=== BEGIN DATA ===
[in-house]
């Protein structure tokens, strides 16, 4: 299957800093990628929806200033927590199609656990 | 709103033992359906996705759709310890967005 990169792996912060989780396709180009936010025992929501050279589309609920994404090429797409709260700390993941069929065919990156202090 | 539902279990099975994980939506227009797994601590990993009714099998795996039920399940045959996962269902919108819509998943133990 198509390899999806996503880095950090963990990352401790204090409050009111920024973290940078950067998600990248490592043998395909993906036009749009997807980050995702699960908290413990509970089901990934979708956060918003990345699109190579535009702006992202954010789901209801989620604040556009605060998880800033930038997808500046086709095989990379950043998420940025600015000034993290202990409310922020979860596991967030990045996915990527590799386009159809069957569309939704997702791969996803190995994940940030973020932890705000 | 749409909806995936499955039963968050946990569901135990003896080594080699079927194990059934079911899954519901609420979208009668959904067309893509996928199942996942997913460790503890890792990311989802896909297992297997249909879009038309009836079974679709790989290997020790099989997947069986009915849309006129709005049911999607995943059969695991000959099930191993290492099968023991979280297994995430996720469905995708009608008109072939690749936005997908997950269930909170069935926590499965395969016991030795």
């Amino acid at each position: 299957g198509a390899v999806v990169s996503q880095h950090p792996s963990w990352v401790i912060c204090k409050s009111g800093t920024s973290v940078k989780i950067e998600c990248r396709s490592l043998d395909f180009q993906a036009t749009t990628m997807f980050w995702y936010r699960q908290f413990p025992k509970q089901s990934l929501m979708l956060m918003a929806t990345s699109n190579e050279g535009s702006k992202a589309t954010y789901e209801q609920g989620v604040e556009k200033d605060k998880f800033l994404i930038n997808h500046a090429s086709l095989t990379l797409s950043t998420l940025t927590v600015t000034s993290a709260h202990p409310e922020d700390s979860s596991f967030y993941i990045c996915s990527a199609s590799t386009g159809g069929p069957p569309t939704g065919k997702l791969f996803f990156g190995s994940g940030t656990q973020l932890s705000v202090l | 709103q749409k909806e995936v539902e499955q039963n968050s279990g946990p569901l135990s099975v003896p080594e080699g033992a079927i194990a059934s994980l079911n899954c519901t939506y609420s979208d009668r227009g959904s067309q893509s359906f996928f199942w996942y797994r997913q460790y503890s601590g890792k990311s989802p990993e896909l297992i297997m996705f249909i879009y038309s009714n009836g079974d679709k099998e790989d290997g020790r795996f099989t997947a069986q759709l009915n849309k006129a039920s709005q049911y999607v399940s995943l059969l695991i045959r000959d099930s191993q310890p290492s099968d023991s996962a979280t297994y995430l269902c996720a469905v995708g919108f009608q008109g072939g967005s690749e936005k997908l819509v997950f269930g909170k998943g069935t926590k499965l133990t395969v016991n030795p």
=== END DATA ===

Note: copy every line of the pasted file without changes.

[in-house]
């Protein structure tokens, strides 16, 4: 299957800093990628929806200033927590199609656990 | 709103033992359906996705759709310890967005 990169792996912060989780396709180009936010025992929501050279589309609920994404090429797409709260700390993941069929065919990156202090 | 539902279990099975994980939506227009797994601590990993009714099998795996039920399940045959996962269902919108819509998943133990 198509390899999806996503880095950090963990990352401790204090409050009111920024973290940078950067998600990248490592043998395909993906036009749009997807980050995702699960908290413990509970089901990934979708956060918003990345699109190579535009702006992202954010789901209801989620604040556009605060998880800033930038997808500046086709095989990379950043998420940025600015000034993290202990409310922020979860596991967030990045996915990527590799386009159809069957569309939704997702791969996803190995994940940030973020932890705000 | 749409909806995936499955039963968050946990569901135990003896080594080699079927194990059934079911899954519901609420979208009668959904067309893509996928199942996942997913460790503890890792990311989802896909297992297997249909879009038309009836079974679709790989290997020790099989997947069986009915849309006129709005049911999607995943059969695991000959099930191993290492099968023991979280297994995430996720469905995708009608008109072939690749936005997908997950269930909170069935926590499965395969016991030795």
């Amino acid at each position: 299957g198509a390899v999806v990169s996503q880095h950090p792996s963990w990352v401790i912060c204090k409050s009111g800093t920024s973290v940078k989780i950067e998600c990248r396709s490592l043998d395909f180009q993906a036009t749009t990628m997807f980050w995702y936010r699960q908290f413990p025992k509970q089901s990934l929501m979708l956060m918003a929806t990345s699109n190579e050279g535009s702006k992202a589309t954010y789901e209801q609920g989620v604040e556009k200033d605060k998880f800033l994404i930038n997808h500046a090429s086709l095989t990379l797409s950043t998420l940025t927590v600015t000034s993290a709260h202990p409310e922020d700390s979860s596991f967030y993941i990045c996915s990527a199609s590799t386009g159809g069929p069957p569309t939704g065919k997702l791969f996803f990156g190995s994940g940030t656990q973020l932890s705000v202090l | 709103q749409k909806e995936v539902e499955q039963n968050s279990g946990p569901l135990s099975v003896p080594e080699g033992a079927i194990a059934s994980l079911n899954c519901t939506y609420s979208d009668r227009g959904s067309q893509s359906f996928f199942w996942y797994r997913q460790y503890s601590g890792k990311s989802p990993e896909l297992i297997m996705f249909i879009y038309s009714n009836g079974d679709k099998e790989d290997g020790r795996f099989t997947a069986q759709l009915n849309k006129a039920s709005q049911y999607v399940s995943l059969l695991i045959r000959d099930s191993q310890p290492s099968d023991s996962a979280t297994y995430l269902c996720a469905v995708g919108f009608q008109g072939g967005s690749e936005k997908l819509v997950f269930g909170k998943g069935t926590k499965l133990t395969v016991n030795p």